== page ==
Inspiration or Perspiration?
When Yahoo CEO Marissa Mayer made the decision to bring the home workers into the office, it wasn't made on a whim. She is known from her time at Google for basing her decisions on hard data, and in this case she apparently got hold of the data relating to home workers' connection to Yahoo's network, which proved her point — that people weren't as effective when working from home.
But what led her to ask for that data? She noticed an absence of cars in the Yahoo parking lots — some people were just not coming into the office. In a high-tech software company you need people to collaborate in the same physical space in order to produce great software, and she had a hunch that the home-working philosophy just wasn't working for Yahoo.
How do fundraisers make decisions? On data? Intuition? Inspiration? From what I've seen it's definitely more intuitive than data-based — maybe because as fundraisers we think we're more about hearts and minds as opposed to the black and white. However, the causes for which we raise money depend on donors' cold hard cash, as well as the time and talents of a volunteer workforce. So should we be adding data-based analysis into our decision-making processes?
And how important is data to our donors? Donors are usually more interested in outcomes rather than outputs, so is there a place for using data-based evidence in stewardship activities and fundraising pitches? The answer, according to the Open Data Institute is yes, and you should make it available to everyone.
When making a decision, having the facts on your side — especially if it backfires — can be very handy no matter how inspired your decision seems at the time. In his TED talk, Dan Pallotta urges us to consider behaving more like businesses with regard to investing in fundraising and not being ashamed of it. So if we do that, we'd better be ready with the evidence when stakeholders need an explanation. It's not a great defense to say that "the TED talk made me do it" or "it just felt like the right thing to do."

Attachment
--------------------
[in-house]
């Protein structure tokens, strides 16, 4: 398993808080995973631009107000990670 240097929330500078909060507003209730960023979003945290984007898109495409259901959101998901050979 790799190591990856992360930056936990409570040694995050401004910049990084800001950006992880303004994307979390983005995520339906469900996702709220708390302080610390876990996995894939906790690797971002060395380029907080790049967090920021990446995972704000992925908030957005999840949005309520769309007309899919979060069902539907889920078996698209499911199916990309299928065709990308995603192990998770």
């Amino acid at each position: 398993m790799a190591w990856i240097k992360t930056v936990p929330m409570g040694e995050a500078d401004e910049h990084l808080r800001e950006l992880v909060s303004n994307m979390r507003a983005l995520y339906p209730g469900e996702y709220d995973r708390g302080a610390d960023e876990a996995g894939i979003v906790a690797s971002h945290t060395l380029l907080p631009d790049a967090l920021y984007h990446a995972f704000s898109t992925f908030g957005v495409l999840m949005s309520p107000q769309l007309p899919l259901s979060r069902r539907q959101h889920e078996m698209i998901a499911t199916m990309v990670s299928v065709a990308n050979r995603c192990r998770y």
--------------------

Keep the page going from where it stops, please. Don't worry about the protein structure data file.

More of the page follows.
The data landscape is getting larger and infinitely more confusing. Not only do you have data in your trusty database, but you have data about how people behave on your website, data about your constituents within the social-media sites, and data in your e-mail system about how many people open and click in those e-mails you send out. But certain fundraising metrics still serve as a great basis for making sound decisions when dealing with a mass market of individual constituents. Here they are:
- ROI — what, in measurable terms, was the return from the investment on the campaign(s)?
- Lifetime value — what is the likely value of a donor, by various acquisition methods?
- Retention — what percentage of donors who gave last year have given this year?
And major-gift fundraising is much more about relationships, chemistry and inspiration. Even so it's good to measure the value of your pipeline. And if you're a major-gift fundraiser with a successful formula, why not share it here?
Robin Fisk is global fundraising product manager at ASI Europe.